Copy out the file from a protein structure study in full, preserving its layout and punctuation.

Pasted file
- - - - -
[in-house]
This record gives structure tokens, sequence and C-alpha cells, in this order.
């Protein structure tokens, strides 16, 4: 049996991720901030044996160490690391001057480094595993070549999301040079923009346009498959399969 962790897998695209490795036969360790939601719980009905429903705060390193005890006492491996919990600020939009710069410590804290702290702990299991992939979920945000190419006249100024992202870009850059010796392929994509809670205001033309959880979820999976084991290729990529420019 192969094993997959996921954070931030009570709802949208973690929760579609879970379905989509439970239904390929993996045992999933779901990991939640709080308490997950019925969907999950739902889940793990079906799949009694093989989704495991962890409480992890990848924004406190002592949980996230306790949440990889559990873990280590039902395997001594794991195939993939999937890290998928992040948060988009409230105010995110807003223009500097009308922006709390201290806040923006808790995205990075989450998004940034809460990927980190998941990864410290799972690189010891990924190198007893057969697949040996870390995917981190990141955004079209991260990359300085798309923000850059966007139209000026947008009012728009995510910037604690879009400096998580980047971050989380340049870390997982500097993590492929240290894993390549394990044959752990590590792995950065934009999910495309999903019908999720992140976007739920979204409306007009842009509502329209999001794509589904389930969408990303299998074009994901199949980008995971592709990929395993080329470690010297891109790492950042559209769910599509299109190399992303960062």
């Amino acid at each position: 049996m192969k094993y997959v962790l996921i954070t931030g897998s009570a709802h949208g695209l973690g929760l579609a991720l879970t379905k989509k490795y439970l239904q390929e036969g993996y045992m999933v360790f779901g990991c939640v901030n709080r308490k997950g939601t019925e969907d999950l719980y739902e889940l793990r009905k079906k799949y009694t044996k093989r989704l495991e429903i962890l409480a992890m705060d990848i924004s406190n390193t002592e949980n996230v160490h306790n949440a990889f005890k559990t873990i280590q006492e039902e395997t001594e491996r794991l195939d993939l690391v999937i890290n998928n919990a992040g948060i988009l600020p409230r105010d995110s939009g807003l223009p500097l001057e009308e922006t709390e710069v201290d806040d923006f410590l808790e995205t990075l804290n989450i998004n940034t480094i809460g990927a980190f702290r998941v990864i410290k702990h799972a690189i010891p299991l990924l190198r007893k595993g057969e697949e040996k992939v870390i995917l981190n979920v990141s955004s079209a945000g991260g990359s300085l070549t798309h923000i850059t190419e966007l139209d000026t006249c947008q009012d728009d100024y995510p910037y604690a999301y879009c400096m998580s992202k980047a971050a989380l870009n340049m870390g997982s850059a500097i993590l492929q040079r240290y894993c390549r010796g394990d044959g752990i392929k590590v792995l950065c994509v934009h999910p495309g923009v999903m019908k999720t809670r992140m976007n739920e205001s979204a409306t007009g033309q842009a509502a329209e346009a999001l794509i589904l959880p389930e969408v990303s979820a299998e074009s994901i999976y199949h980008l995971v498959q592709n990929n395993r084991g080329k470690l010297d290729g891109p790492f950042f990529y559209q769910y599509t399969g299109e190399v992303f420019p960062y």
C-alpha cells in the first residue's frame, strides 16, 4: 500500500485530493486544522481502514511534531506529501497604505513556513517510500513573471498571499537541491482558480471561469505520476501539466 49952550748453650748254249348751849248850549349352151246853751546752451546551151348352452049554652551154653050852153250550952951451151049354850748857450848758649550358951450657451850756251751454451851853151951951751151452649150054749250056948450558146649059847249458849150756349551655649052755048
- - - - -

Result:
[in-house]
This record gives structure tokens, sequence and C-alpha cells, in this order.
């Protein structure tokens, strides 16, 4: 049996991720901030044996160490690391001057480094595993070549999301040079923009346009498959399969 962790897998695209490795036969360790939601719980009905429903705060390193005890006492491996919990600020939009710069410590804290702290702990299991992939979920945000190419006249100024992202870009850059010796392929994509809670205001033309959880979820999976084991290729990529420019 192969094993997959996921954070931030009570709802949208973690929760579609879970379905989509439970239904390929993996045992999933779901990991939640709080308490997950019925969907999950739902889940793990079906799949009694093989989704495991962890409480992890990848924004406190002592949980996230306790949440990889559990873990280590039902395997001594794991195939993939999937890290998928992040948060988009409230105010995110807003223009500097009308922006709390201290806040923006808790995205990075989450998004940034809460990927980190998941990864410290799972690189010891990924190198007893057969697949040996870390995917981190990141955004079209991260990359300085798309923000850059966007139209000026947008009012728009995510910037604690879009400096998580980047971050989380340049870390997982500097993590492929240290894993390549394990044959752990590590792995950065934009999910495309999903019908999720992140976007739920979204409306007009842009509502329209999001794509589904389930969408990303299998074009994901199949980008995971592709990929395993080329470690010297891109790492950042559209769910599509299109190399992303960062």
């Amino acid at each position: 049996m192969k094993y997959v962790l996921i954070t931030g897998s009570a709802h949208g695209l973690g929760l579609a991720l879970t379905k989509k490795y439970l239904q390929e036969g993996y045992m999933v360790f779901g990991c939640v901030n709080r308490k997950g939601t019925e969907d999950l719980y739902e889940l793990r009905k079906k799949y009694t044996k093989r989704l495991e429903i962890l409480a992890m705060d990848i924004s406190n390193t002592e949980n996230v160490h306790n949440a990889f005890k559990t873990i280590q006492e039902e395997t001594e491996r794991l195939d993939l690391v999937i890290n998928n919990a992040g948060i988009l600020p409230r105010d995110s939009g807003l223009p500097l001057e009308e922006t709390e710069v201290d806040d923006f410590l808790e995205t990075l804290n989450i998004n940034t480094i809460g990927a980190f702290r998941v990864i410290k702990h799972a690189i010891p299991l990924l190198r007893k595993g057969e697949e040996k992939v870390i995917l981190n979920v990141s955004s079209a945000g991260g990359s300085l070549t798309h923000i850059t190419e966007l139209d000026t006249c947008q009012d728009d100024y995510p910037y604690a999301y879009c400096m998580s992202k980047a971050a989380l870009n340049m870390g997982s850059a500097i993590l492929q040079r240290y894993c390549r010796g394990d044959g752990i392929k590590v792995l950065c994509v934009h999910p495309g923009v999903m019908k999720t809670r992140m976007n739920e205001s979204a409306t007009g033309q842009a509502a329209e346009a999001l794509i589904l959880p389930e969408v990303s979820a299998e074009s994901i999976y199949h980008l995971v498959q592709n990929n395993r084991g080329k470690l010297d290729g891109p790492f950042f990529y559209q769910y599509t399969g299109e190399v992303f420019p960062y």
C-alpha cells in the first residue's frame, strides 16, 4: 500500500485530493486544522481502514511534531506529501497604505513556513517510500513573471498571499537541491482558480471561469505520476501539466 49952550748453650748254249348751849248850549349352151246853751546752451546551151348352452049554652551154653050852153250550952951451151049354850748857450848758649550358951450657451850756251751454451851853151951951751151452649150054749250056948450558146649059847249458849150756349551655649052755048